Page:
Among those making inroads in battling such pollution is Dr Madeleine Berg, from Fidra, the organisation behind the The Great Nurdle Hunt, which helps document and clear our coastlines of the tiny plastic pellets, and other awareness-raising projects. What’s remarkable about Fidra is what they’re doing to help change things. Not only did they develop a citizen’s science project which removed millions of nurdles from our beaches, but they are working to fight them ending up there in the first place.

“It’s accidental spills that aren’t cleared up properly that lead to this problem. There are lots of ways that companies can work better to ensure that’s not happening. At the moment industry has put forward a voluntary toolkit. We’ve been pushing to make that scheme certified and externally audited, and to cover the complete supply chain, so that the people who are putting plastic on the market, retailers, can check back down the supply chain and find out whether pellets are being used responsibly all the way along.”

One of our deepest and most long-running connections to the sea is as a source of food. It’s one of the cupboards in our national larder. Last year, in 2018, Scottish-registered fishing vessels landed 446 tonnes of sea fish and shellfish with a value of £574 million. Meanwhile, a report by the Scottish Salmon Producers' Organisation shows that their industry had a turnover of just over a billion pounds in the same year.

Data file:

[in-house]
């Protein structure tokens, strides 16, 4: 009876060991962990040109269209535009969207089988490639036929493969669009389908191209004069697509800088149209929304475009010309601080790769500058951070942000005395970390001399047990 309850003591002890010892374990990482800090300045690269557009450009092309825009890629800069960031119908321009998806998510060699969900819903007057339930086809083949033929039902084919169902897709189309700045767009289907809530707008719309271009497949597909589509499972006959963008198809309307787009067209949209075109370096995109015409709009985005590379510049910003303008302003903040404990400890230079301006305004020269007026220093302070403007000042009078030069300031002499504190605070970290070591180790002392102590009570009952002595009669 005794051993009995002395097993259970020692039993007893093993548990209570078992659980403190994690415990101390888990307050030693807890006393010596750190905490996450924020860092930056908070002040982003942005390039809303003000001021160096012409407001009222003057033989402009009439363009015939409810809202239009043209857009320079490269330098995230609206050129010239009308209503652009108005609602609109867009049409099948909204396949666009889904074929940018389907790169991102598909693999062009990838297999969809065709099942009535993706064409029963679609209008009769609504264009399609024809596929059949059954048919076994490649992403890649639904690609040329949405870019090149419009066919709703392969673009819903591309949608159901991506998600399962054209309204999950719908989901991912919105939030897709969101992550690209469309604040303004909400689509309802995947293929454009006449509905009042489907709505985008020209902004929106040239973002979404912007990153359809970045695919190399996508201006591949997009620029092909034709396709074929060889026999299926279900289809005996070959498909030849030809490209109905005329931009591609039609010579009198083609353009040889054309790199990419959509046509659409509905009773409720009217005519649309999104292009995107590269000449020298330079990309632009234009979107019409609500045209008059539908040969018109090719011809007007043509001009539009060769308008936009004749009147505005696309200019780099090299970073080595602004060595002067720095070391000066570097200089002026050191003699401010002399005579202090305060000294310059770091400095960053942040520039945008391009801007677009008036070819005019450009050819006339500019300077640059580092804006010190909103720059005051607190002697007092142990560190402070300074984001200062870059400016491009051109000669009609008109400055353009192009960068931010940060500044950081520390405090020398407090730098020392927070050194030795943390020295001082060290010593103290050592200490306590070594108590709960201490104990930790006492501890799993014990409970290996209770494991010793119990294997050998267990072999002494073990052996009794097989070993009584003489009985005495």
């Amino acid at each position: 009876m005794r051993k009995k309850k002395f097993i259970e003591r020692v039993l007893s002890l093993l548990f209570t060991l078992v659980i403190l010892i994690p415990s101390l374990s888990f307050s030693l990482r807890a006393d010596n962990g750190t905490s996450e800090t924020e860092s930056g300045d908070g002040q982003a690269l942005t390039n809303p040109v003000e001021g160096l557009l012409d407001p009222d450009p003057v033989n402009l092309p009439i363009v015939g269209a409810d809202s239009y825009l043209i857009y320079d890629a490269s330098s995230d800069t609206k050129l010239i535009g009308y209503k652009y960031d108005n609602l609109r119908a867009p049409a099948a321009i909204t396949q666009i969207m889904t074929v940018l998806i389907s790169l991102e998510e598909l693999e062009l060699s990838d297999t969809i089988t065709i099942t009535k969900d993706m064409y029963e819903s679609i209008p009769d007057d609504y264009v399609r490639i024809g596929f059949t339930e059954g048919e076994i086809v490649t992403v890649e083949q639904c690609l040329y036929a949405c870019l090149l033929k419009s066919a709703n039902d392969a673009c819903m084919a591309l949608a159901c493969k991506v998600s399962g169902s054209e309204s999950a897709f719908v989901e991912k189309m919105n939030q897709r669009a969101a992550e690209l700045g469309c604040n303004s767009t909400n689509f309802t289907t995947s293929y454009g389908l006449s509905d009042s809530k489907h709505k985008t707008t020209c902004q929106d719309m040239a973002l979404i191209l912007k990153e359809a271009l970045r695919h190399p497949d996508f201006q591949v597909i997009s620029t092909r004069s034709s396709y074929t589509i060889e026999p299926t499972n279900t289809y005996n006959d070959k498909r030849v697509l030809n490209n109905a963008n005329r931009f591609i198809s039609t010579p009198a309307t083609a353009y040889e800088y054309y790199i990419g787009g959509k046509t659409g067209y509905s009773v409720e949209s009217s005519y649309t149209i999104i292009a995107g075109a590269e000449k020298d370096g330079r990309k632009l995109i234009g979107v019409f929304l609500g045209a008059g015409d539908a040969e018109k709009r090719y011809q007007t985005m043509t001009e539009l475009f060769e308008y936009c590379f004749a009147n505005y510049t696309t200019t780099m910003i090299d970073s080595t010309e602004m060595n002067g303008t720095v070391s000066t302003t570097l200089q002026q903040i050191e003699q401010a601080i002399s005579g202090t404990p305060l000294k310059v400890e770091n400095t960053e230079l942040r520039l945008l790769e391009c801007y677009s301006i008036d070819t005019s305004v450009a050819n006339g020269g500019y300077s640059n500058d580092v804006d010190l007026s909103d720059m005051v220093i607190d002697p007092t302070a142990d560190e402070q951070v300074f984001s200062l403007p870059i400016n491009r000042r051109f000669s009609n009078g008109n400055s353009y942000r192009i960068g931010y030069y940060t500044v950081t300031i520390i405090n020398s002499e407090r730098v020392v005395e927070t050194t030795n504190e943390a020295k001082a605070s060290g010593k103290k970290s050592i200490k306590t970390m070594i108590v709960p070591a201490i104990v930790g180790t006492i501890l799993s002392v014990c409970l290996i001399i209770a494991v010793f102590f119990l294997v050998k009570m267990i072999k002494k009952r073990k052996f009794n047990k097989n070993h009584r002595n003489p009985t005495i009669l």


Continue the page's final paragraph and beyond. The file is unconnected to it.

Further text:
Food is also one of things people go to the water’s edge for – fish and chips on a windy beach while being dived at by seagulls, a crab sandwich at the harbour in Oban, oysters at Loch Fyne. Food tourism, where people travel for memorable food and drink experiences, is now a growing trend.

A VisitScotland spokesperson notes: “It’s been really interesting to see the fishing industry diversify over the years to bring traditional activities to the forefront and help attract visitors looking for authentic and enriching experiences, all spotlighting the provenance of our natural ocean larder. From seafood safaris where you can sample delicious shellfish to immersing yourself in a taste of a fisherman's life on a boat ride.”